4. If it is likely that we will want to make backwards incompatible changes to an API later, to whatever extent possible these should be made immediately when it is introduced instead.
  5. APIs should give clear and helpful error messages in response to invalid inputs. In particular error messages should always display the value that triggered the error, and ideally be specific about the relevant feature of it that caused this failure (e.g. the type).
  6. Incorrect usage should never "fail silently" - when a user accidentally misuses an API this should result in an explicit error.
  7. Functionality should be limited to that which is easy to support in the long-term. In particular functionality which is very tied to the current Hypothesis internals should be avoided.
  8. DRMacIver or Zac-HD must approve the changes though other maintainers are welcome and likely to chip in to review as well.
  9. We have a separate guide for house API style which should be followed. Note that currently this only covers the API style for the Python version. We are still figuring out the API style for the Ruby version.

Bug Fixes

  1. All bug fixes must come with a test that demonstrates the bug on master and which is fixed in this branch. An exception may be made here if the submitter can convincingly argue that testing this would be prohibitively difficult.
  2. Where possible, a fix that makes it impossible for similar bugs to occur is better.
  3. Where possible, a test that will catch both this bug and a more general class of bug that contains it is better.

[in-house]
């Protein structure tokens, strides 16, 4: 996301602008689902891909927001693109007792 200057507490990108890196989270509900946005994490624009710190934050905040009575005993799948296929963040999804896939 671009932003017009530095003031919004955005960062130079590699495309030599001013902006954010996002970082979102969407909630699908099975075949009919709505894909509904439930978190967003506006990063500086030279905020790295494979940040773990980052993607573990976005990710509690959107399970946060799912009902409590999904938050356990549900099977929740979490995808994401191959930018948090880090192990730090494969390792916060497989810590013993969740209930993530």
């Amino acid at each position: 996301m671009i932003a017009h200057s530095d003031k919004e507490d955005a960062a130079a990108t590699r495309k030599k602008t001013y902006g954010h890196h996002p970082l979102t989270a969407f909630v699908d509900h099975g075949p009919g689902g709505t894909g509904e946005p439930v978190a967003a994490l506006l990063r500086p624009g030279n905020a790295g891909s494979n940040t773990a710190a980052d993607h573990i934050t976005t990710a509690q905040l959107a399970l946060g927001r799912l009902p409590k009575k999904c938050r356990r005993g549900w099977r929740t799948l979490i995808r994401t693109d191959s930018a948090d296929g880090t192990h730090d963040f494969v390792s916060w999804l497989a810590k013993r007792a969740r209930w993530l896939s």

Settings Changes

Note: This section currently only applies to the Python version.

It is tempting to use the Hypothesis settings object as a dumping ground for anything and everything that you can think of to control Hypothesis. This rapidly gets confusing for users and should be carefully avoided.

New settings should:

  1. Be something that the user can meaningfully have an opinion on. Many of the settings that have been added to Hypothesis are just cases where Hypothesis is abdicating responsibility to do the right thing to the user.
  2. Make sense without reference to Hypothesis internals.
  3. Correspond to behaviour which can meaningfully differ between tests - either between two different tests or between two different runs of the same test (e.g. one use case is the profile system, where you might want to run Hypothesis differently in CI and development). If you would never expect a test suite to have more than one value for a setting across any of its runs, it should be some sort of global configuration, not a setting.

When deprecating a setting for later removal, we prefer to change the default value of the setting to a private singleton (not_set), and implement the future behaviour immediately. Passing any other value triggers a deprecation warning, but is otherwise a no-op (i.e. we still use the future behaviour).

For settings where this would be especially disruptive, we have also prefixed that deprecation process with a process where we emit a warning, add a special value that can be passed to opt-in to the future behaviour, and then in the following major release we deprecate that, make it an no-op, and make it an error to pass any other value.

Engine Changes